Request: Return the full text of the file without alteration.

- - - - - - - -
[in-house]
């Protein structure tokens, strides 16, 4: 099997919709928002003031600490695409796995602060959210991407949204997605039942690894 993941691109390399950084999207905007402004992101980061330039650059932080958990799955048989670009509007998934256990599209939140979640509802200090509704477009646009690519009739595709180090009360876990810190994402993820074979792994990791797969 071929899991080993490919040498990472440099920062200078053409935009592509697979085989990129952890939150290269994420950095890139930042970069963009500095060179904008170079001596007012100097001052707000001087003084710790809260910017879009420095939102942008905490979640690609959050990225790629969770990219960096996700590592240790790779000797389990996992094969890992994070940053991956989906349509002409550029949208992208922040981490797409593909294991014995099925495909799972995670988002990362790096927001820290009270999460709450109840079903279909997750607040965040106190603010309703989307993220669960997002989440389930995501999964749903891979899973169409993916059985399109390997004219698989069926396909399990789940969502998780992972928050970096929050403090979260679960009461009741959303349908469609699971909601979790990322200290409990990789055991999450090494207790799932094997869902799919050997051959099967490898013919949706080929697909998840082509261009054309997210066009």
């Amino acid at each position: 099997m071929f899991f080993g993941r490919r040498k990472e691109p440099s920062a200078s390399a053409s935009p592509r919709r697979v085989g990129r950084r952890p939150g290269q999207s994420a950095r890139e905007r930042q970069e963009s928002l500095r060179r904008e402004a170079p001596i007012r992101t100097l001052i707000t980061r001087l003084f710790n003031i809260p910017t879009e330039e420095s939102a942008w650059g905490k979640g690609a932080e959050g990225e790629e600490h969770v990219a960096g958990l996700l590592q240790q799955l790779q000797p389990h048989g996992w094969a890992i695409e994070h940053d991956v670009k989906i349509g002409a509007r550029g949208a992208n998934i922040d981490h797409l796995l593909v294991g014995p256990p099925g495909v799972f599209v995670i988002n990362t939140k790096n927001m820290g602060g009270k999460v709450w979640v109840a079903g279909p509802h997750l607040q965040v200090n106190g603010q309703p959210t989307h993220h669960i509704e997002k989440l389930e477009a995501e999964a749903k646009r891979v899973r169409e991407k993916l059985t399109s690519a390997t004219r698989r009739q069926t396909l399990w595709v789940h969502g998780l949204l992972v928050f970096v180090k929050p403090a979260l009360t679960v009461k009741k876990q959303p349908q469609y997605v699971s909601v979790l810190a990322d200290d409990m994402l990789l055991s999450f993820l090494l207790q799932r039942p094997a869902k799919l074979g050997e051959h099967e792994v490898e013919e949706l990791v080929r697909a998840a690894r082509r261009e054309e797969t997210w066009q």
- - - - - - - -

[in-house]
């Protein structure tokens, strides 16, 4: 099997919709928002003031600490695409796995602060959210991407949204997605039942690894 993941691109390399950084999207905007402004992101980061330039650059932080958990799955048989670009509007998934256990599209939140979640509802200090509704477009646009690519009739595709180090009360876990810190994402993820074979792994990791797969 071929899991080993490919040498990472440099920062200078053409935009592509697979085989990129952890939150290269994420950095890139930042970069963009500095060179904008170079001596007012100097001052707000001087003084710790809260910017879009420095939102942008905490979640690609959050990225790629969770990219960096996700590592240790790779000797389990996992094969890992994070940053991956989906349509002409550029949208992208922040981490797409593909294991014995099925495909799972995670988002990362790096927001820290009270999460709450109840079903279909997750607040965040106190603010309703989307993220669960997002989440389930995501999964749903891979899973169409993916059985399109390997004219698989069926396909399990789940969502998780992972928050970096929050403090979260679960009461009741959303349908469609699971909601979790990322200290409990990789055991999450090494207790799932094997869902799919050997051959099967490898013919949706080929697909998840082509261009054309997210066009």
């Amino acid at each position: 099997m071929f899991f080993g993941r490919r040498k990472e691109p440099s920062a200078s390399a053409s935009p592509r919709r697979v085989g990129r950084r952890p939150g290269q999207s994420a950095r890139e905007r930042q970069e963009s928002l500095r060179r904008e402004a170079p001596i007012r992101t100097l001052i707000t980061r001087l003084f710790n003031i809260p910017t879009e330039e420095s939102a942008w650059g905490k979640g690609a932080e959050g990225e790629e600490h969770v990219a960096g958990l996700l590592q240790q799955l790779q000797p389990h048989g996992w094969a890992i695409e994070h940053d991956v670009k989906i349509g002409a509007r550029g949208a992208n998934i922040d981490h797409l796995l593909v294991g014995p256990p099925g495909v799972f599209v995670i988002n990362t939140k790096n927001m820290g602060g009270k999460v709450w979640v109840a079903g279909p509802h997750l607040q965040v200090n106190g603010q309703p959210t989307h993220h669960i509704e997002k989440l389930e477009a995501e999964a749903k646009r891979v899973r169409e991407k993916l059985t399109s690519a390997t004219r698989r009739q069926t396909l399990w595709v789940h969502g998780l949204l992972v928050f970096v180090k929050p403090a979260l009360t679960v009461k009741k876990q959303p349908q469609y997605v699971s909601v979790l810190a990322d200290d409990m994402l990789l055991s999450f993820l090494l207790q799932r039942p094997a869902k799919l074979g050997e051959h099967e792994v490898e013919e949706l990791v080929r697909a998840a690894r082509r261009e054309e797969t997210w066009q």